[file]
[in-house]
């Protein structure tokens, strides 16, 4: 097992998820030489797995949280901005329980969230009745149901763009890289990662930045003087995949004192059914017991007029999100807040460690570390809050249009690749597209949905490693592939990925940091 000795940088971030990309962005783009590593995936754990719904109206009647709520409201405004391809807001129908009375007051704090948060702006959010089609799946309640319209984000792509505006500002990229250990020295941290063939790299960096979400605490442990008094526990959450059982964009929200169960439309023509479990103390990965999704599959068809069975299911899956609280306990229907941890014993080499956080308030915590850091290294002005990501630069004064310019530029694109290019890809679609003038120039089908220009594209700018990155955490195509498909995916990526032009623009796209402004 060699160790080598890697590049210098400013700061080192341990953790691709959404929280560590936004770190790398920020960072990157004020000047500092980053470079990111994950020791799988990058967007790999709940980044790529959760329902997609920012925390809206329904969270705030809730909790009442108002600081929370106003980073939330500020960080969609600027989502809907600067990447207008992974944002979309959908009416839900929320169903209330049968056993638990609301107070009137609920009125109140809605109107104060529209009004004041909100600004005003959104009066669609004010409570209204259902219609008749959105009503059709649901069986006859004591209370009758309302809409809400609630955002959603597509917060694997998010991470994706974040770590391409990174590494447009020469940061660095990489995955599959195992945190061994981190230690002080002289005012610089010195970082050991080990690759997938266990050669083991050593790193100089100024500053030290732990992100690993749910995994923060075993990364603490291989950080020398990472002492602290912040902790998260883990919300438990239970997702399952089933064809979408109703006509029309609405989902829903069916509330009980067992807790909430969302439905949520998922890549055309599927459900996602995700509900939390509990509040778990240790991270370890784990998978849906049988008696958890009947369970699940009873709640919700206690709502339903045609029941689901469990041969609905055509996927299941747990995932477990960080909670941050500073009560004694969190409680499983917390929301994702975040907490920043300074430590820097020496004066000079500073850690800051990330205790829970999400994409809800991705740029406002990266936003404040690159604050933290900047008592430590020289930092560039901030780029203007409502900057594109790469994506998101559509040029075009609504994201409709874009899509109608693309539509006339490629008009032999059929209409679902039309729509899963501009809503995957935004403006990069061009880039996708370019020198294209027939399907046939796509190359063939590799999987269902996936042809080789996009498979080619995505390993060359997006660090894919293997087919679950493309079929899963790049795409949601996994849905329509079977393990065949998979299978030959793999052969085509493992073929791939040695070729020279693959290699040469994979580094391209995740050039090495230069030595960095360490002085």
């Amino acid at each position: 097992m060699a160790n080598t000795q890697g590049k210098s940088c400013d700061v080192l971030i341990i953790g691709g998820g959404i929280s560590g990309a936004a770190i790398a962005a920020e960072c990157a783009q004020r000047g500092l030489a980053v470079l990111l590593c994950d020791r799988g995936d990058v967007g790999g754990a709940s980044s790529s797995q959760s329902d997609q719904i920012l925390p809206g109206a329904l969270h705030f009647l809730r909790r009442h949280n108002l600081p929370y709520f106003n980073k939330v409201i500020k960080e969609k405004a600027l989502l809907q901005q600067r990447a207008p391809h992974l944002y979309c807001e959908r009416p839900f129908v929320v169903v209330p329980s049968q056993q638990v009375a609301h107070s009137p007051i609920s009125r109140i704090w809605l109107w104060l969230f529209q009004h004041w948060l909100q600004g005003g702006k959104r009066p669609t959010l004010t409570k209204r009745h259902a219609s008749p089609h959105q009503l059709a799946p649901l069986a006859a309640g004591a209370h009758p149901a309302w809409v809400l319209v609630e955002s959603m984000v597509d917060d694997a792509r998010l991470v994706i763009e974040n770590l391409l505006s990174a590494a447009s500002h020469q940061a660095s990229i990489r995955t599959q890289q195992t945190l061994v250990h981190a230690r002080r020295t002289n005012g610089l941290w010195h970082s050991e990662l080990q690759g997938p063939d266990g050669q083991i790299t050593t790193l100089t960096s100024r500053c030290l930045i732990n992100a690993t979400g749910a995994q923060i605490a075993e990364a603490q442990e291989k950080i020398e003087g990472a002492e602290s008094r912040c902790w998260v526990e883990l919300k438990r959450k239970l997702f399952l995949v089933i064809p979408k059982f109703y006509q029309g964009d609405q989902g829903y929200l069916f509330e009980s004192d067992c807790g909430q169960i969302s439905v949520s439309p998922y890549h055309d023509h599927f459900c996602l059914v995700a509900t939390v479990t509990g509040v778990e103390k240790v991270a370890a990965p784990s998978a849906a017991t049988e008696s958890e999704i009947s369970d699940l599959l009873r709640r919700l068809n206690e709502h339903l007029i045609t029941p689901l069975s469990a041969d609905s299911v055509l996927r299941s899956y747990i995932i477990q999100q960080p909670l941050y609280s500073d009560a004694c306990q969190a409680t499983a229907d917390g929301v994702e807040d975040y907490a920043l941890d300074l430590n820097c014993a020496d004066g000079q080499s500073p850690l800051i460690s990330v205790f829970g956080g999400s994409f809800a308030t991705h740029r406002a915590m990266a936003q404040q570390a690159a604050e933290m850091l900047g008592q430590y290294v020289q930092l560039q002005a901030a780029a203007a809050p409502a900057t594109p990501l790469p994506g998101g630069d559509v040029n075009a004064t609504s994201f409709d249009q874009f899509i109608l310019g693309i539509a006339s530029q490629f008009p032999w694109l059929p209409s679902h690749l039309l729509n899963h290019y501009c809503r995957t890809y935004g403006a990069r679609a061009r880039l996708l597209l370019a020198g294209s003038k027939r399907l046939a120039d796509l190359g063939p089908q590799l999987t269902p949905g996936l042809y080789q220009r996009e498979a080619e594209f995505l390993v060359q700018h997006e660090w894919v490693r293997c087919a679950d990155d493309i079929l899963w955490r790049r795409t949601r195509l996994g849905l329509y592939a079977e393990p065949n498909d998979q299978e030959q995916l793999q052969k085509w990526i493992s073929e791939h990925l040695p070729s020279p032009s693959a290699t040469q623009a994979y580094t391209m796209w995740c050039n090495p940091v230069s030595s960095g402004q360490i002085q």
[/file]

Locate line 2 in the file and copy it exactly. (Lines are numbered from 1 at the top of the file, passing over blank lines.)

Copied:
């Protein structure tokens, strides 16, 4: 097992998820030489797995949280901005329980969230009745149901763009890289990662930045003087995949004192059914017991007029999100807040460690570390809050249009690749597209949905490693592939990925940091 000795940088971030990309962005783009590593995936754990719904109206009647709520409201405004391809807001129908009375007051704090948060702006959010089609799946309640319209984000792509505006500002990229250990020295941290063939790299960096979400605490442990008094526990959450059982964009929200169960439309023509479990103390990965999704599959068809069975299911899956609280306990229907941890014993080499956080308030915590850091290294002005990501630069004064310019530029694109290019890809679609003038120039089908220009594209700018990155955490195509498909995916990526032009623009796209402004 060699160790080598890697590049210098400013700061080192341990953790691709959404929280560590936004770190790398920020960072990157004020000047500092980053470079990111994950020791799988990058967007790999709940980044790529959760329902997609920012925390809206329904969270705030809730909790009442108002600081929370106003980073939330500020960080969609600027989502809907600067990447207008992974944002979309959908009416839900929320169903209330049968056993638990609301107070009137609920009125109140809605109107104060529209009004004041909100600004005003959104009066669609004010409570209204259902219609008749959105009503059709649901069986006859004591209370009758309302809409809400609630955002959603597509917060694997998010991470994706974040770590391409990174590494447009020469940061660095990489995955599959195992945190061994981190230690002080002289005012610089010195970082050991080990690759997938266990050669083991050593790193100089100024500053030290732990992100690993749910995994923060075993990364603490291989950080020398990472002492602290912040902790998260883990919300438990239970997702399952089933064809979408109703006509029309609405989902829903069916509330009980067992807790909430969302439905949520998922890549055309599927459900996602995700509900939390509990509040778990240790991270370890784990998978849906049988008696958890009947369970699940009873709640919700206690709502339903045609029941689901469990041969609905055509996927299941747990995932477990960080909670941050500073009560004694969190409680499983917390929301994702975040907490920043300074430590820097020496004066000079500073850690800051990330205790829970999400994409809800991705740029406002990266936003404040690159604050933290900047008592430590020289930092560039901030780029203007409502900057594109790469994506998101559509040029075009609504994201409709874009899509109608693309539509006339490629008009032999059929209409679902039309729509899963501009809503995957935004403006990069061009880039996708370019020198294209027939399907046939796509190359063939590799999987269902996936042809080789996009498979080619995505390993060359997006660090894919293997087919679950493309079929899963790049795409949601996994849905329509079977393990065949998979299978030959793999052969085509493992073929791939040695070729020279693959290699040469994979580094391209995740050039090495230069030595960095360490002085």